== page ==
Courtesy of Jesse Ables
Tuesday, April 17, 2012 | 2 a.m.
Las Vegas resident Jesse Ables is taking steps on his own to raise awareness about a disease ravaging his father’s memory.
Thousands of steps, in fact.
With a 50-pound bag in tow, the 22-year-old has set out to trace a route across the country, speaking to anyone who will listen about early-onset Alzheimer’s.
It’s a personal mission, borne out of frustration for what his family has endured in the months that followed the diagnosis of his 58-year-old father, James Ables.
“It’s one of those things you can’t really process,” Ables said about the diagnosis a year ago that his father had Alzheimer’s. “You know it will be difficult.”
Early symptoms didn’t immediately trigger concern. Ables’ family — which includes his mother, older brother and twin brother — chalked up his dad’s redundant questions to a symptom of his working the graveyard shift at the Flamingo.
He lost his job a short time later, Ables said. The symptoms continued, then came the diagnosis: early-onset Alzheimer’s, confirmed by doctors at the Cleveland Clinic Lou Ruvo Center for Brain Health.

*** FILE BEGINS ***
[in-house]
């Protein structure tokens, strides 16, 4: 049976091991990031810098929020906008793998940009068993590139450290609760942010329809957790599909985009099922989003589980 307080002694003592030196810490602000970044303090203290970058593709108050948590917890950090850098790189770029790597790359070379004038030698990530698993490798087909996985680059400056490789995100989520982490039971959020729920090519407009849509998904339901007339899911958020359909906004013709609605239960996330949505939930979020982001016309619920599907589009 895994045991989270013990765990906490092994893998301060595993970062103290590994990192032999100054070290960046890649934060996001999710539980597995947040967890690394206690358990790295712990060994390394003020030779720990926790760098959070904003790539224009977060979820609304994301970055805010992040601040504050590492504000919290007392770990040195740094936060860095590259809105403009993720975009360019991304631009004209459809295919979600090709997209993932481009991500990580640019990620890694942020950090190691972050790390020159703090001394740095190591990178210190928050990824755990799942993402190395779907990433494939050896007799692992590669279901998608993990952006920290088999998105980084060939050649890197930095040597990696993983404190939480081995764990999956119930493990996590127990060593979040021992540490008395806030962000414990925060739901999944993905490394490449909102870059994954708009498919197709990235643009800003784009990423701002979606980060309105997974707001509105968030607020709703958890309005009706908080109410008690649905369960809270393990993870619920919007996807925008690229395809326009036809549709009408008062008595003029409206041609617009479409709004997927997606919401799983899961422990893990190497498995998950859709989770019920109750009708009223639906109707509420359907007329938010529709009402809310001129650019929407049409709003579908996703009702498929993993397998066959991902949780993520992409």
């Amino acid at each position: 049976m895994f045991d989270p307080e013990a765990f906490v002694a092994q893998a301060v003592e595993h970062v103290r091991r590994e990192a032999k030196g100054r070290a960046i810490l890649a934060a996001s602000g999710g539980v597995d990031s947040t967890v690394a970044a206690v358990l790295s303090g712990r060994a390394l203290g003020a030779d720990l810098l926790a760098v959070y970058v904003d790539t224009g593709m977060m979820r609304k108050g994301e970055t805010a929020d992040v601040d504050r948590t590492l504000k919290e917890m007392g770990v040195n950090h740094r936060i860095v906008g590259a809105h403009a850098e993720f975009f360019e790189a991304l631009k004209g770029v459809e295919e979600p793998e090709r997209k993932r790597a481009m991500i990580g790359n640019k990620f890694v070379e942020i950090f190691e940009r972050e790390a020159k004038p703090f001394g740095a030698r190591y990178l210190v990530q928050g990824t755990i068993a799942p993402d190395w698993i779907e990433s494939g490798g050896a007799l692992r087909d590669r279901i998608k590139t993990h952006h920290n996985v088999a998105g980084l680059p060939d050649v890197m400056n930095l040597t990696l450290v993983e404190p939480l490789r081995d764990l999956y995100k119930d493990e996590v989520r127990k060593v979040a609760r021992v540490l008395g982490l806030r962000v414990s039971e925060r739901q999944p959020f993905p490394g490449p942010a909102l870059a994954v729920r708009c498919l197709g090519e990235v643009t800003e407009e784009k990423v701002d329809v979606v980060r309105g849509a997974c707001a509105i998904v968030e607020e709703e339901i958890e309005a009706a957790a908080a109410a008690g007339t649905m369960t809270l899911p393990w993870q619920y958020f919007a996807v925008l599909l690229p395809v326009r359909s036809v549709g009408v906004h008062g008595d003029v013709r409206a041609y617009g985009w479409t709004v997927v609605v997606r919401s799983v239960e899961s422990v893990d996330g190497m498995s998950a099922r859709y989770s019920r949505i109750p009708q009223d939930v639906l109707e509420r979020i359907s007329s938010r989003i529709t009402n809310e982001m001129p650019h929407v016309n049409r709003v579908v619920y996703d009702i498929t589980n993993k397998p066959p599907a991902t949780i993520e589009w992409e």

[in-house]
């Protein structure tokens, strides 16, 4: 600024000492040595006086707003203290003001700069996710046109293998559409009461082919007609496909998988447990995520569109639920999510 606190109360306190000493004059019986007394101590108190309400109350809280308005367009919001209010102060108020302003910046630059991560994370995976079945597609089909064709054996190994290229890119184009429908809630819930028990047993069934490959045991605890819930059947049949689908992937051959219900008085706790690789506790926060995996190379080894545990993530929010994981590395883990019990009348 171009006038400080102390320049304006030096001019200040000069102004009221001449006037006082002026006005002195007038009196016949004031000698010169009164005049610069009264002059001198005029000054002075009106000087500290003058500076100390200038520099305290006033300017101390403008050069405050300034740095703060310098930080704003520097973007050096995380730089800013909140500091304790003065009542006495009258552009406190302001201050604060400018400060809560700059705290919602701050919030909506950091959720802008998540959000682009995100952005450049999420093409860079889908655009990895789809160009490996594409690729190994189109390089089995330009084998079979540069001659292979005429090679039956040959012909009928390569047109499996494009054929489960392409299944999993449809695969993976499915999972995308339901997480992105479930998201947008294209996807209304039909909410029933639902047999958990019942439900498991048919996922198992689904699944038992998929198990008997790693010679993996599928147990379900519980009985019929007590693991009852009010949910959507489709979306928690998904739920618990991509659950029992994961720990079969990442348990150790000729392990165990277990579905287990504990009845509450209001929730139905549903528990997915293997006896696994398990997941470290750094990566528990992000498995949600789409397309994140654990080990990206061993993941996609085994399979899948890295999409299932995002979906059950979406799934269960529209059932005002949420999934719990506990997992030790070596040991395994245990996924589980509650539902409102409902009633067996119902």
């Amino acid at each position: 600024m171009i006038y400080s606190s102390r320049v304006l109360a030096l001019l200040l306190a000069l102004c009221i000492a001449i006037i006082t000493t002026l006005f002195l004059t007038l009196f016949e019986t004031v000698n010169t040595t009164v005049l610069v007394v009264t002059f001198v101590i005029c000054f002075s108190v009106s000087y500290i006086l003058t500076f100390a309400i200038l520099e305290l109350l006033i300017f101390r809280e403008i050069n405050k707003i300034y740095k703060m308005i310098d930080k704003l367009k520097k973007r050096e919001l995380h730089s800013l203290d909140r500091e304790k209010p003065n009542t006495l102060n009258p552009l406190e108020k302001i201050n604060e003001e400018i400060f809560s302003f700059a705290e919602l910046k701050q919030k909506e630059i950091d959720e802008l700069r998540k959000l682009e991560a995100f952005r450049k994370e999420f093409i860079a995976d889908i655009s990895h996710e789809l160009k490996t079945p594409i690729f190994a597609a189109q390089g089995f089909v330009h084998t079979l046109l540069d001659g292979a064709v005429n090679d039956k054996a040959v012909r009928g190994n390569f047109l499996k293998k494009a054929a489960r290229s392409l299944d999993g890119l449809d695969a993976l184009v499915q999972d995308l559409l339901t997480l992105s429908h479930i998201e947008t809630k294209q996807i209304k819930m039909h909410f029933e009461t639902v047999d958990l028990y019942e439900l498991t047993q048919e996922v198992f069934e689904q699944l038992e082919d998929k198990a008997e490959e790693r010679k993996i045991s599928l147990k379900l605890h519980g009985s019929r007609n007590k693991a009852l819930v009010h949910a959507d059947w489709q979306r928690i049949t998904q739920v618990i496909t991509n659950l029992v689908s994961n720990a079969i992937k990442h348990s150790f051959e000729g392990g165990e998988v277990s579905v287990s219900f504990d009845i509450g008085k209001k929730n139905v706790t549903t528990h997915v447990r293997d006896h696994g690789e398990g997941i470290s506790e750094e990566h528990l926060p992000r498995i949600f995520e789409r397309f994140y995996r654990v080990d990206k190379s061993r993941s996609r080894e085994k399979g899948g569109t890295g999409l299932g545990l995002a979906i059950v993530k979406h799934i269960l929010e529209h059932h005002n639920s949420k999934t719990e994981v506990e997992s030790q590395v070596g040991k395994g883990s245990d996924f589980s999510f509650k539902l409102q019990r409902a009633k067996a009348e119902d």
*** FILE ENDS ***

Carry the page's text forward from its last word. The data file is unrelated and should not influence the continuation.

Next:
“My family didn’t have health insurance,” Ables said. “Financially, they were not doing well.”
The diagnosis meant James Ables no longer qualified for unemployment, setting in motion a waiting period to receive disability payments through Social Security, Ables said.
“I wanted to try to bring some attention to that,” Ables said, referring to what he called “shortcomings of our health care.”
Early-onset Alzheimer’s affects nearly 4 percent of the 5.4 million Americans with the memory-loss disease, according to the Alzheimer’s Association. The organization estimates more than 200,000 people — many in their 40s and 50s — have early-onset Alzheimer’s.
Ables said his mother had been looking for a job, but her husband’s health needs made that difficult.
“She can’t leave him alone that much longer,” he said. “She’s in a spot where she’s half looking for a job and half staying home with my dad.”
After reading a book about a cross-country journey, Ables said it struck him as a good way to educate more people about the early-onset form of the disease.
He and a friend started Sunday in Santa Monica, Calif., walking and talking to people along the roughly 20 miles to North Hollywood. Their end goal is St. Simons, Ga. Ables figures it will take him about five months to traverse the country.
So far, several strangers they’ve met have contacted his parents to offer support, Ables said.
“They are happy to know there are other people out there who do care,” he said.
Ables said funds donated through his website will go toward financially supporting his parents.